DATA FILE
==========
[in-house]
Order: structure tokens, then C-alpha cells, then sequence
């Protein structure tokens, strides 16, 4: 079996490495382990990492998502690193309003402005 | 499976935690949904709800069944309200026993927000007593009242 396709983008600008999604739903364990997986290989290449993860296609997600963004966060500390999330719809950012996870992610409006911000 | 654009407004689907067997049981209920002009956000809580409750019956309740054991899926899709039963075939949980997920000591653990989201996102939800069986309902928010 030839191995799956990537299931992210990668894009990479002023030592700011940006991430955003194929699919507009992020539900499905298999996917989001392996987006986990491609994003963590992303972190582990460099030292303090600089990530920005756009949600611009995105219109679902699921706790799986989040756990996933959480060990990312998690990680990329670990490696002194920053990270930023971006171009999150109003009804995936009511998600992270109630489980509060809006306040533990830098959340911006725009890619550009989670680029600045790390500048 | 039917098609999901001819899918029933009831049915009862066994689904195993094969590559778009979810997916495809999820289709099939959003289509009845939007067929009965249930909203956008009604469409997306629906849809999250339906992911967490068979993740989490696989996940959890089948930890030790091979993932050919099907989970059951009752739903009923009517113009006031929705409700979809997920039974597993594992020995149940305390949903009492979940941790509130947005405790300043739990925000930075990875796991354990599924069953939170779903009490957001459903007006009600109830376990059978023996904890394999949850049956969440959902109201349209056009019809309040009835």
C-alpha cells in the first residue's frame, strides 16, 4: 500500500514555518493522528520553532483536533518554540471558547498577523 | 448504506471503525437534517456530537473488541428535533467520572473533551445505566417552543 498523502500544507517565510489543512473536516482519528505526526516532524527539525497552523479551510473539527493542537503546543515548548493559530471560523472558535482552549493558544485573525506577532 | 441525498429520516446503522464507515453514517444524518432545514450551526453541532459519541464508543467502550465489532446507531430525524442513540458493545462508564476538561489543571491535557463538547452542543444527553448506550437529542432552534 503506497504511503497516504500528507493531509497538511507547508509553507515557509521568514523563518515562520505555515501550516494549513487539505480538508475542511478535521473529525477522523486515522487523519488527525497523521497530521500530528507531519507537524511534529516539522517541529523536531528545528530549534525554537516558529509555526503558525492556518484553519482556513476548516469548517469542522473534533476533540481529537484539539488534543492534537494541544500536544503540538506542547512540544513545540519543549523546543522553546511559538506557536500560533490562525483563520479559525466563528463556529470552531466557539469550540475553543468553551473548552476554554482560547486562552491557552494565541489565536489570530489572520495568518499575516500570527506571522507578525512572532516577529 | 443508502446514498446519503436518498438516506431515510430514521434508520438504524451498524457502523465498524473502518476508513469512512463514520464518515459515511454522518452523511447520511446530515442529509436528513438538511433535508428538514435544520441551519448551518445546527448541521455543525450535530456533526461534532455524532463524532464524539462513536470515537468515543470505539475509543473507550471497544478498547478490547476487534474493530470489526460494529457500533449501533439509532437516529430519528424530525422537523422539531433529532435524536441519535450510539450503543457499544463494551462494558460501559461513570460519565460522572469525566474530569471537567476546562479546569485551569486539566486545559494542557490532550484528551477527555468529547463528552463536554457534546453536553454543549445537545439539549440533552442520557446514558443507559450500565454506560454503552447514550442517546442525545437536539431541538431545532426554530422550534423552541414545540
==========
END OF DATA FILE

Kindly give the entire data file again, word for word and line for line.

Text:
[in-house]
Order: structure tokens, then C-alpha cells, then sequence
């Protein structure tokens, strides 16, 4: 079996490495382990990492998502690193309003402005 | 499976935690949904709800069944309200026993927000007593009242 396709983008600008999604739903364990997986290989290449993860296609997600963004966060500390999330719809950012996870992610409006911000 | 654009407004689907067997049981209920002009956000809580409750019956309740054991899926899709039963075939949980997920000591653990989201996102939800069986309902928010 030839191995799956990537299931992210990668894009990479002023030592700011940006991430955003194929699919507009992020539900499905298999996917989001392996987006986990491609994003963590992303972190582990460099030292303090600089990530920005756009949600611009995105219109679902699921706790799986989040756990996933959480060990990312998690990680990329670990490696002194920053990270930023971006171009999150109003009804995936009511998600992270109630489980509060809006306040533990830098959340911006725009890619550009989670680029600045790390500048 | 039917098609999901001819899918029933009831049915009862066994689904195993094969590559778009979810997916495809999820289709099939959003289509009845939007067929009965249930909203956008009604469409997306629906849809999250339906992911967490068979993740989490696989996940959890089948930890030790091979993932050919099907989970059951009752739903009923009517113009006031929705409700979809997920039974597993594992020995149940305390949903009492979940941790509130947005405790300043739990925000930075990875796991354990599924069953939170779903009490957001459903007006009600109830376990059978023996904890394999949850049956969440959902109201349209056009019809309040009835």
C-alpha cells in the first residue's frame, strides 16, 4: 500500500514555518493522528520553532483536533518554540471558547498577523 | 448504506471503525437534517456530537473488541428535533467520572473533551445505566417552543 498523502500544507517565510489543512473536516482519528505526526516532524527539525497552523479551510473539527493542537503546543515548548493559530471560523472558535482552549493558544485573525506577532 | 441525498429520516446503522464507515453514517444524518432545514450551526453541532459519541464508543467502550465489532446507531430525524442513540458493545462508564476538561489543571491535557463538547452542543444527553448506550437529542432552534 503506497504511503497516504500528507493531509497538511507547508509553507515557509521568514523563518515562520505555515501550516494549513487539505480538508475542511478535521473529525477522523486515522487523519488527525497523521497530521500530528507531519507537524511534529516539522517541529523536531528545528530549534525554537516558529509555526503558525492556518484553519482556513476548516469548517469542522473534533476533540481529537484539539488534543492534537494541544500536544503540538506542547512540544513545540519543549523546543522553546511559538506557536500560533490562525483563520479559525466563528463556529470552531466557539469550540475553543468553551473548552476554554482560547486562552491557552494565541489565536489570530489572520495568518499575516500570527506571522507578525512572532516577529 | 443508502446514498446519503436518498438516506431515510430514521434508520438504524451498524457502523465498524473502518476508513469512512463514520464518515459515511454522518452523511447520511446530515442529509436528513438538511433535508428538514435544520441551519448551518445546527448541521455543525450535530456533526461534532455524532463524532464524539462513536470515537468515543470505539475509543473507550471497544478498547478490547476487534474493530470489526460494529457500533449501533439509532437516529430519528424530525422537523422539531433529532435524536441519535450510539450503543457499544463494551462494558460501559461513570460519565460522572469525566474530569471537567476546562479546569485551569486539566486545559494542557490532550484528551477527555468529547463528552463536554457534546453536553454543549445537545439539549440533552442520557446514558443507559450500565454506560454503552447514550442517546442525545437536539431541538431545532426554530422550534423552541414545540